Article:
So we wait for a deal to come together — just like we have all those times before.
And despite rumors, not every team is putting their second best play in proposed deals. Christian Clarke of the New Orleans Times-Picayune wrote Tuesday about the Pelicans not putting all their chips in.
If Durant gets moved, the New Orleans Pelicans could be players in the sweepstakes, but that would likely require them to surrender Brandon Ingram. League sources say the Pelicans are unwilling to do so.
Ingram is nine years younger than Durant, and in terms of annual average value, he costs approximately $15 million less.
Amick, however, doesn’t think a run it back scenario is going to work, particularly after KD’s ultimatum to Joe Tsai 10 days ago: either trade me or fire Sean Marks and Steve Nash.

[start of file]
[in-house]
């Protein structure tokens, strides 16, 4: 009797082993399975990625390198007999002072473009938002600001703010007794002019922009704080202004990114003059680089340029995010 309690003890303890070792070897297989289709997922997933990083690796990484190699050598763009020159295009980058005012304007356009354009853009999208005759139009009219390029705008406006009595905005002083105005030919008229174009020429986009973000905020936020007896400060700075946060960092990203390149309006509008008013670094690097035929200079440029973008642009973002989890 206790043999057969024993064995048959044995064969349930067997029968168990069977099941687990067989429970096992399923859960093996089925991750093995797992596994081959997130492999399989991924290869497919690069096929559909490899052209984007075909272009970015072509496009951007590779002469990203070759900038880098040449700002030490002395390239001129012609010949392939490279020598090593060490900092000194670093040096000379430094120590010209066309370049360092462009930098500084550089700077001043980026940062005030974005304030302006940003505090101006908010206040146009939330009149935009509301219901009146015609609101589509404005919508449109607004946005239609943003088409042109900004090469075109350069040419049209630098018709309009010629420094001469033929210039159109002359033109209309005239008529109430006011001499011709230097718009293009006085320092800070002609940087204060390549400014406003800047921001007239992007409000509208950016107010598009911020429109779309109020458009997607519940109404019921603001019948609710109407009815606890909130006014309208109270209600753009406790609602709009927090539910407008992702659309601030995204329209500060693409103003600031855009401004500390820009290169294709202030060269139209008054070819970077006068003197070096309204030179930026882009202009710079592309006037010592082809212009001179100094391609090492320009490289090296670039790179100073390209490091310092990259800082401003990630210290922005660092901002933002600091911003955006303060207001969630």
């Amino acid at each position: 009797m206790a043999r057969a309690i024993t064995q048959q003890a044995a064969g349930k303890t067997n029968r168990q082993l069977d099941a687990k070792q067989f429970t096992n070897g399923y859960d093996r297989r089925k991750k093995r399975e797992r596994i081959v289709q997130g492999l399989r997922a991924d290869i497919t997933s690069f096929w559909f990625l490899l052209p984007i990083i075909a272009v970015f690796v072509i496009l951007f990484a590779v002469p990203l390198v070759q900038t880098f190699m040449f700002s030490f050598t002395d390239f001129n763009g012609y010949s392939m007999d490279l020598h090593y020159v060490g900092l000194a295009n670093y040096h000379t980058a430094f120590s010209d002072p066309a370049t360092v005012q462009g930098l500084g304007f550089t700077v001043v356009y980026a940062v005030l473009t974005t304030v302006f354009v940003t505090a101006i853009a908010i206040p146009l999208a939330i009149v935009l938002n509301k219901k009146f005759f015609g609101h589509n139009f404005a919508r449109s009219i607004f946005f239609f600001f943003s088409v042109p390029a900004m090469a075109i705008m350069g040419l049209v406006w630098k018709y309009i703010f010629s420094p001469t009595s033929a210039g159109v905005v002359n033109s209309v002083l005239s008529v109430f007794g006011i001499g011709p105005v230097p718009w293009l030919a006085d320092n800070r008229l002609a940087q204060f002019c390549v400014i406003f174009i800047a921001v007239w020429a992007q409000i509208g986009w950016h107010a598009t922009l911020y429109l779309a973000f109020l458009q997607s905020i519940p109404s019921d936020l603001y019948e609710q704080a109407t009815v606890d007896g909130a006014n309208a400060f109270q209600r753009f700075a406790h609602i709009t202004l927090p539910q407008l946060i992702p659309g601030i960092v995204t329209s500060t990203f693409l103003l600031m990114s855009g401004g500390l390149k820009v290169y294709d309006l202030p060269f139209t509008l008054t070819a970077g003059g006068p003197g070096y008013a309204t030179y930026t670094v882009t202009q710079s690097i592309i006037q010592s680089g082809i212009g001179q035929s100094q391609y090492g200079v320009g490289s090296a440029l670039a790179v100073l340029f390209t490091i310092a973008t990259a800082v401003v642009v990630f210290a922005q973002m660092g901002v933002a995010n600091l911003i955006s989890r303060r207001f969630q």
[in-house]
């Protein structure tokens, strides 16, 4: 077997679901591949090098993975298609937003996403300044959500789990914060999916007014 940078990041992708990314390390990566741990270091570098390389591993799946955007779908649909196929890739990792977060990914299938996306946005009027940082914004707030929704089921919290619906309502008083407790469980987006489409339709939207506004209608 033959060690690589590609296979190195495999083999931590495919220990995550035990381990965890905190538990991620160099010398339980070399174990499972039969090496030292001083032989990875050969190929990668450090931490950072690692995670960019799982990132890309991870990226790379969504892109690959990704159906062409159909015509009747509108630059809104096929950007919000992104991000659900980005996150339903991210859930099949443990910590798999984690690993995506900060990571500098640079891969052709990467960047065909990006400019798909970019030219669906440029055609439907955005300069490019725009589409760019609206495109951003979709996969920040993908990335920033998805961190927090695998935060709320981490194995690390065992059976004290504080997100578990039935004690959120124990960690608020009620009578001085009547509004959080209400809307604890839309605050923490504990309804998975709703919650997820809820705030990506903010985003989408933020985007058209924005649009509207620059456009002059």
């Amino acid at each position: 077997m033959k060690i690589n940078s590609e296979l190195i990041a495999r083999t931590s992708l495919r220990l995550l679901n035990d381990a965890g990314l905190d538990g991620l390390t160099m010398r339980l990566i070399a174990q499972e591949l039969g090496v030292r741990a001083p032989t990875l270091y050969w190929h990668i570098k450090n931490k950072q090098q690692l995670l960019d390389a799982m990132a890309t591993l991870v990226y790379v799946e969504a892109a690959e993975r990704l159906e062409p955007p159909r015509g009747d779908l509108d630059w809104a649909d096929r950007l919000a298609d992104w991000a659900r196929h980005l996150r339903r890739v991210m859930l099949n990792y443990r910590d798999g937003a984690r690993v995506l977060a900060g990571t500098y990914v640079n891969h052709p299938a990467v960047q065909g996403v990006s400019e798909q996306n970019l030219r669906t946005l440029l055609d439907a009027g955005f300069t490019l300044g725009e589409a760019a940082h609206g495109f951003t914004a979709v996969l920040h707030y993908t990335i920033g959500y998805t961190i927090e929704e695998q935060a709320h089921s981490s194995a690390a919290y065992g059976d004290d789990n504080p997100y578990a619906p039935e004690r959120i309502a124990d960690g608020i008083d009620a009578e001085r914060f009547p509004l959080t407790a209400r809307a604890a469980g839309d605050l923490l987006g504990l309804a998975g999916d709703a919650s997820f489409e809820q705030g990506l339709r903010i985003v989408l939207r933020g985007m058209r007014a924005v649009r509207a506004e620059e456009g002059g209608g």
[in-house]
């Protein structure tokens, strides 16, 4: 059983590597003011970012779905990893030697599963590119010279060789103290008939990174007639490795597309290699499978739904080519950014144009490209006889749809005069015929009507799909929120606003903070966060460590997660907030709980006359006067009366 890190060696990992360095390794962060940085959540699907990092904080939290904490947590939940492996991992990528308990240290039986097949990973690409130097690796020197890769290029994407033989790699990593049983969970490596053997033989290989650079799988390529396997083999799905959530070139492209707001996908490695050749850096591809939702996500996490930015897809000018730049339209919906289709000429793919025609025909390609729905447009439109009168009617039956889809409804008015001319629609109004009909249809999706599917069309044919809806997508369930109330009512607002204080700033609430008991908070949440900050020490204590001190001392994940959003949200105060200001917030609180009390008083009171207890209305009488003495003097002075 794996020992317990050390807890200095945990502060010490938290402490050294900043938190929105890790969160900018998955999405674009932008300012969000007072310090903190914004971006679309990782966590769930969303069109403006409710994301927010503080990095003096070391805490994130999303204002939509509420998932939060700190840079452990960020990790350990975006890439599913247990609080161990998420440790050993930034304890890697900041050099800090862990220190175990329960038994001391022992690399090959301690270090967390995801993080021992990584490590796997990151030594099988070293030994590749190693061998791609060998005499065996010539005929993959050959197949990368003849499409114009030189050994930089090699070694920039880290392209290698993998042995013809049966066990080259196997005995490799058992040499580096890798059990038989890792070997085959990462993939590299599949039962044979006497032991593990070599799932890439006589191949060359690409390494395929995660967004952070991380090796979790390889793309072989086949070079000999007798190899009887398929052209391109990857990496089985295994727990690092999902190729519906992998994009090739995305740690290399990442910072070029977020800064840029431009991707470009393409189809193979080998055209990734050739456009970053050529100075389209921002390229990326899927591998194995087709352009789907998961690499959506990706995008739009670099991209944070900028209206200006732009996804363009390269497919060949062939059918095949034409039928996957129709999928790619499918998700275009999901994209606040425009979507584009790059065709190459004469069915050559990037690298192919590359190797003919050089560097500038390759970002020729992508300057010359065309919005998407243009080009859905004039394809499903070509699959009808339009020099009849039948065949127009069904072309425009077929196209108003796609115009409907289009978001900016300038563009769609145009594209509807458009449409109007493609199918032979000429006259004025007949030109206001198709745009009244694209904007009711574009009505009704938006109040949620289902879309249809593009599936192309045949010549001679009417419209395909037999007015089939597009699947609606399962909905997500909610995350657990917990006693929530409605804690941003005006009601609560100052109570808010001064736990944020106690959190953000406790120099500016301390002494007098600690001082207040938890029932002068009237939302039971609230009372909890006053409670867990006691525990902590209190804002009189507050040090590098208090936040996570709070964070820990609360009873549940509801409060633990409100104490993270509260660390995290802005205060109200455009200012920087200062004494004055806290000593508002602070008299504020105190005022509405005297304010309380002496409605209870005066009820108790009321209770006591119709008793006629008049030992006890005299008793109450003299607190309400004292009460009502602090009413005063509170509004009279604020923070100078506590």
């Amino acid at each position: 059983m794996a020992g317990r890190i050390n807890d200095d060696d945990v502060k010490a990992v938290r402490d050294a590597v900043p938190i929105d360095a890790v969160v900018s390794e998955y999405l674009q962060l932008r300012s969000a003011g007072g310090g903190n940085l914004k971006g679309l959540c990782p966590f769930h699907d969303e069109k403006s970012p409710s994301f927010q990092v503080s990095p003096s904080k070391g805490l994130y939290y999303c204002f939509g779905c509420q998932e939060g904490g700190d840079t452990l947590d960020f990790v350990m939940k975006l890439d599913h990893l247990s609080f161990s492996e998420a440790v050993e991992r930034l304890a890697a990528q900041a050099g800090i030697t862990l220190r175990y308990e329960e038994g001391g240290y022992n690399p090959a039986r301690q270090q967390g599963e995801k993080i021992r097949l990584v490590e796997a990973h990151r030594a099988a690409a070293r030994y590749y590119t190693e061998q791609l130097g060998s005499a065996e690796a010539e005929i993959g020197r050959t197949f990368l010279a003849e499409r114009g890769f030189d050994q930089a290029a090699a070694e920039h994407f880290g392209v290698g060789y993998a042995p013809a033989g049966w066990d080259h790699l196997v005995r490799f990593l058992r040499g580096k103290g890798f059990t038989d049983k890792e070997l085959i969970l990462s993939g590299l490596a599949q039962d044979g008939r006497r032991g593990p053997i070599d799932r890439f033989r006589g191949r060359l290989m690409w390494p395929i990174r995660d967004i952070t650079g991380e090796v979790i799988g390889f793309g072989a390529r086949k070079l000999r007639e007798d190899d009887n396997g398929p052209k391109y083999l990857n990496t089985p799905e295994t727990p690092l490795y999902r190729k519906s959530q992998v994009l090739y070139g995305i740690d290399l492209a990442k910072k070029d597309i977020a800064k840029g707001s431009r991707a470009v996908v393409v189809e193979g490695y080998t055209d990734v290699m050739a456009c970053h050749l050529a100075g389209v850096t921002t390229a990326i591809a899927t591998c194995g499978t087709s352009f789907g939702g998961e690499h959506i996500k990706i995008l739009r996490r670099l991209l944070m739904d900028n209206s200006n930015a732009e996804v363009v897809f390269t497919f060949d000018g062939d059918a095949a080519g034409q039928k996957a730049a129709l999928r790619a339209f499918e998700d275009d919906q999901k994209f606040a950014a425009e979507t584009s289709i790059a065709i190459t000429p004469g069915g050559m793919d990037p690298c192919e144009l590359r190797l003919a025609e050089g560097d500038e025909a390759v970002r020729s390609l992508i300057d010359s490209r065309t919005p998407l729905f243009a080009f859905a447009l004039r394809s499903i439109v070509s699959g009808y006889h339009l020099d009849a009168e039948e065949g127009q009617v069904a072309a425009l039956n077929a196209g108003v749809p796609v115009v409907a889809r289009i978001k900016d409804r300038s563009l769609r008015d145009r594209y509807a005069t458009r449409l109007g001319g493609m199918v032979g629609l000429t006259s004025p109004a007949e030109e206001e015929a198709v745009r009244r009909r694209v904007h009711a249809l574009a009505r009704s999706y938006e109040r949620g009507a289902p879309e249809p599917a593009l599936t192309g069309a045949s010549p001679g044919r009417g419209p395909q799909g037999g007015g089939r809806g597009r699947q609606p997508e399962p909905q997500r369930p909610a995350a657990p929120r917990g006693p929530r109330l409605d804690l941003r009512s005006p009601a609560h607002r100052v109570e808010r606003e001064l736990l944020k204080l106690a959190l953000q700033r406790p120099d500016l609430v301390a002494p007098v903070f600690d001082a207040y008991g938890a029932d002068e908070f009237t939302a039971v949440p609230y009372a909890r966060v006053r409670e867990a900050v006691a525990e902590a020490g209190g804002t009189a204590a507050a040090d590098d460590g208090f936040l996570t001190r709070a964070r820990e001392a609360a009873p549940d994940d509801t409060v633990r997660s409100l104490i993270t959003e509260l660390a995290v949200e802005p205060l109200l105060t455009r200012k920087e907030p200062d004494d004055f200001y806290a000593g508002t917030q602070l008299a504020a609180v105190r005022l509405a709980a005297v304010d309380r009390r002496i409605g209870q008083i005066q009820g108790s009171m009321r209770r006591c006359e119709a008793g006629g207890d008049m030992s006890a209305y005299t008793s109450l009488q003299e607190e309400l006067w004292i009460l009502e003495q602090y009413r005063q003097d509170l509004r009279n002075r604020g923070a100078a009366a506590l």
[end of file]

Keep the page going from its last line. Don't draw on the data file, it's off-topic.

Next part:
This is some next-level boldness from Durant, to say the least. And while he made it clear (via Twitter) on Monday that speculation about his possible retirement is off-base, the ironic question now becomes: If a trade doesn’t materialize before Nets camp begins in late September, is Durant willing to go full Jimmy Butler if he doesn’t get what he wants? Or, perhaps, will he go the route of his Nets teammate Simmons and not report to camp (as Simmons did in Philadelphia last season)?
...By most accounts, the end has unofficially arrived between Durant and the Nets.
If Durant thought that would speed up the process, that plan isn’t working either, quoting an NBA executive on where the Nets stand: